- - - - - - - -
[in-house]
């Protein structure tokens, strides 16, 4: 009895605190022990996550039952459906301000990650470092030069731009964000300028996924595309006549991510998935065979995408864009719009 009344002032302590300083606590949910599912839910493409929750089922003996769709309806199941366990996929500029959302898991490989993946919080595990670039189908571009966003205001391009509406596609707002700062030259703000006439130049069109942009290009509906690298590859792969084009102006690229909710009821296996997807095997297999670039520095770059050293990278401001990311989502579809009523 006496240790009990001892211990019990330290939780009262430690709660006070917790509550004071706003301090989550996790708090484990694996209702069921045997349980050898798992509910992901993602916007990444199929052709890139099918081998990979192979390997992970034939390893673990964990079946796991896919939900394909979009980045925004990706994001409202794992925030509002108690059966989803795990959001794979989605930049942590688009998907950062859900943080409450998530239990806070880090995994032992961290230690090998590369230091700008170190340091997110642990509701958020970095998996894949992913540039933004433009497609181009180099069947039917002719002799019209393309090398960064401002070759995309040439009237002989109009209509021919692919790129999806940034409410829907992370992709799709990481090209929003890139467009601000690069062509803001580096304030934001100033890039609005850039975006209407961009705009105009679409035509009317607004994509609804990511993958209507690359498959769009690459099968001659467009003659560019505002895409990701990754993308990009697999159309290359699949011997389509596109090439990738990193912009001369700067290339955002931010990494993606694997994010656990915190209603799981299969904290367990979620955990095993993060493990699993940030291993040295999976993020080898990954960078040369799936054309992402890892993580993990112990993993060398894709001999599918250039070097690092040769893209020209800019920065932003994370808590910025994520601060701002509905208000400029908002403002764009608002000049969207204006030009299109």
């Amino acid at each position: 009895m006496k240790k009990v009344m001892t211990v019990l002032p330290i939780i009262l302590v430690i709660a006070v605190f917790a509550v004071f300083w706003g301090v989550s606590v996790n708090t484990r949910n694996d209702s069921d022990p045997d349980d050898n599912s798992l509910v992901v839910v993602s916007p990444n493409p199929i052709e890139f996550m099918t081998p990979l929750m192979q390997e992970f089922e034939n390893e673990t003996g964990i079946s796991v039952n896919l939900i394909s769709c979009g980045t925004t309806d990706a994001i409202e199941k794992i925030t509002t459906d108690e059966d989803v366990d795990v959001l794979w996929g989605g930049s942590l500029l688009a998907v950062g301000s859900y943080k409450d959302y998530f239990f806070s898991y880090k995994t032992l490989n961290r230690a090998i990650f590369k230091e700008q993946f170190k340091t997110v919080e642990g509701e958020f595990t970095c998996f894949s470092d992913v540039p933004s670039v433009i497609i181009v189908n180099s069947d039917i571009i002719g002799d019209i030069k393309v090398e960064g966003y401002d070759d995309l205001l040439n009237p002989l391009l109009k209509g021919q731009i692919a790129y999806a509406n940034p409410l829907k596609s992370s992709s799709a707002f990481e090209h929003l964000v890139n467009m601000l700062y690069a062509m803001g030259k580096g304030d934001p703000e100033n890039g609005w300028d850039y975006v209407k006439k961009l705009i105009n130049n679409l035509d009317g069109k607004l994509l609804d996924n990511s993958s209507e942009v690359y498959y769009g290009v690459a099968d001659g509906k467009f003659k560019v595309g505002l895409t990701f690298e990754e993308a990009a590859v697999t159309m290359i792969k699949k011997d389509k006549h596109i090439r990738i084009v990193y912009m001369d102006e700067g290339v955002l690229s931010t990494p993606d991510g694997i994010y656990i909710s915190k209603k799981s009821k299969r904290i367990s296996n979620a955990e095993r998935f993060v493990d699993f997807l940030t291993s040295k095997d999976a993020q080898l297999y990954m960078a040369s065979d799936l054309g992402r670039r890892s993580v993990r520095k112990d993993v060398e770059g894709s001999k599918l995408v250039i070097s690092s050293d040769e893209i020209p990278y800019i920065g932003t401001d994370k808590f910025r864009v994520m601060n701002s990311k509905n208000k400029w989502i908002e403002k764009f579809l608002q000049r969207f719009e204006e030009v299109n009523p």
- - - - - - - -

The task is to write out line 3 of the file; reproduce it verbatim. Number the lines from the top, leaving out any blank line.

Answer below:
């Amino acid at each position: 009895m006496k240790k009990v009344m001892t211990v019990l002032p330290i939780i009262l302590v430690i709660a006070v605190f917790a509550v004071f300083w706003g301090v989550s606590v996790n708090t484990r949910n694996d209702s069921d022990p045997d349980d050898n599912s798992l509910v992901v839910v993602s916007p990444n493409p199929i052709e890139f996550m099918t081998p990979l929750m192979q390997e992970f089922e034939n390893e673990t003996g964990i079946s796991v039952n896919l939900i394909s769709c979009g980045t925004t309806d990706a994001i409202e199941k794992i925030t509002t459906d108690e059966d989803v366990d795990v959001l794979w996929g989605g930049s942590l500029l688009a998907v950062g301000s859900y943080k409450d959302y998530f239990f806070s898991y880090k995994t032992l490989n961290r230690a090998i990650f590369k230091e700008q993946f170190k340091t997110v919080e642990g509701e958020f595990t970095c998996f894949s470092d992913v540039p933004s670039v433009i497609i181009v189908n180099s069947d039917i571009i002719g002799d019209i030069k393309v090398e960064g966003y401002d070759d995309l205001l040439n009237p002989l391009l109009k209509g021919q731009i692919a790129y999806a509406n940034p409410l829907k596609s992370s992709s799709a707002f990481e090209h929003l964000v890139n467009m601000l700062y690069a062509m803001g030259k580096g304030d934001p703000e100033n890039g609005w300028d850039y975006v209407k006439k961009l705009i105009n130049n679409l035509d009317g069109k607004l994509l609804d996924n990511s993958s209507e942009v690359y498959y769009g290009v690459a099968d001659g509906k467009f003659k560019v595309g505002l895409t990701f690298e990754e993308a990009a590859v697999t159309m290359i792969k699949k011997d389509k006549h596109i090439r990738i084009v990193y912009m001369d102006e700067g290339v955002l690229s931010t990494p993606d991510g694997i994010y656990i909710s915190k209603k799981s009821k299969r904290i367990s296996n979620a955990e095993r998935f993060v493990d699993f997807l940030t291993s040295k095997d999976a993020q080898l297999y990954m960078a040369s065979d799936l054309g992402r670039r890892s993580v993990r520095k112990d993993v060398e770059g894709s001999k599918l995408v250039i070097s690092s050293d040769e893209i020209p990278y800019i920065g932003t401001d994370k808590f910025r864009v994520m601060n701002s990311k509905n208000k400029w989502i908002e403002k764009f579809l608002q000049r969207f719009e204006e030009v299109n009523p």